Fresh off a biking accident that left him with a broken femur, Secretary of State John Kerry told allies in the fight against ISIS that the terrorist organization is “no more a state than I am a helicopter.”
Speaking via telephone to the summit he was scheduled to attend before his bike accident scrubbed those plans, Kerry forcefully pushed back against any notion that ISIS is a state, despite the group’s broad territorial gains.
Kerry spoke about the need to “maintain momentum in the battle of ideas,” according to excerpts from the call provided by the State Department.
“One way is to expose at every opportunity the false nature of Daesh’s claim to be the Islamic State. In reality, Daesh is no more a state than I am a helicopter,” Kerry said, using another name for ISIS widely used by European and Arab allies that is despised by the terrorist group.
“No one anywhere should be deceived into calling it a state, or – far worse – traveling to the territory occupied by Daesh under the delusion that they are somehow serving their faith,” Kerry added.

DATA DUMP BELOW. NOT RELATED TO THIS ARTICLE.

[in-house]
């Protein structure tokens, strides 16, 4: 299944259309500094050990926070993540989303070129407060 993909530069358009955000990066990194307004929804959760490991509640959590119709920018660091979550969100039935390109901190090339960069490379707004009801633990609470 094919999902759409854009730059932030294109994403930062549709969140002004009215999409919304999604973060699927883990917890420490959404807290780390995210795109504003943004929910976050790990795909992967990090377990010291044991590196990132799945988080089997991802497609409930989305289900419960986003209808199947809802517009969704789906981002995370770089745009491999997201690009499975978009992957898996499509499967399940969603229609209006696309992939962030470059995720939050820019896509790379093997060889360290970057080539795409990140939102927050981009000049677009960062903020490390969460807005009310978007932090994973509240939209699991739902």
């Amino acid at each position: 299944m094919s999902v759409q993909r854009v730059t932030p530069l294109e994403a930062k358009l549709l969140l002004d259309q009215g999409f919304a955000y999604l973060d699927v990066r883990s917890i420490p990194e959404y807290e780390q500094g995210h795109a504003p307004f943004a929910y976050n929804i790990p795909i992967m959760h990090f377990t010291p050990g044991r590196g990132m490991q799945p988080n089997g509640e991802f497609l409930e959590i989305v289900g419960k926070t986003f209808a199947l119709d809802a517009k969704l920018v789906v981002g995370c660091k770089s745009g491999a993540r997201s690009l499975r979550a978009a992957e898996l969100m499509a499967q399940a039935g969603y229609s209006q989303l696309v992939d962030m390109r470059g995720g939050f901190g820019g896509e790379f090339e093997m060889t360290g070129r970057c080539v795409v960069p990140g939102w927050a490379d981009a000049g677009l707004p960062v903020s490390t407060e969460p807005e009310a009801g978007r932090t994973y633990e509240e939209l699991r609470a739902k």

ISIS has captured broad swaths of territory in Syria and Iraq, most recently claiming the key city of Ramadi, just 70 miles from Baghdad.
The group also now controls the border between Iraq and Syria and has made significant gains not just against Iraqi forces in the northwestern part of that country, but also against the Syrian regime across the border.
While not recognized as a state, ISIS does now rule over millions of people now, reportedly supporting the populations under its rule with social services like education and police forces. It funds those efforts through its sale of vast oil resources under its control as well as through kidnapping ransoms and selling ancient artifacts at historic sites under its control.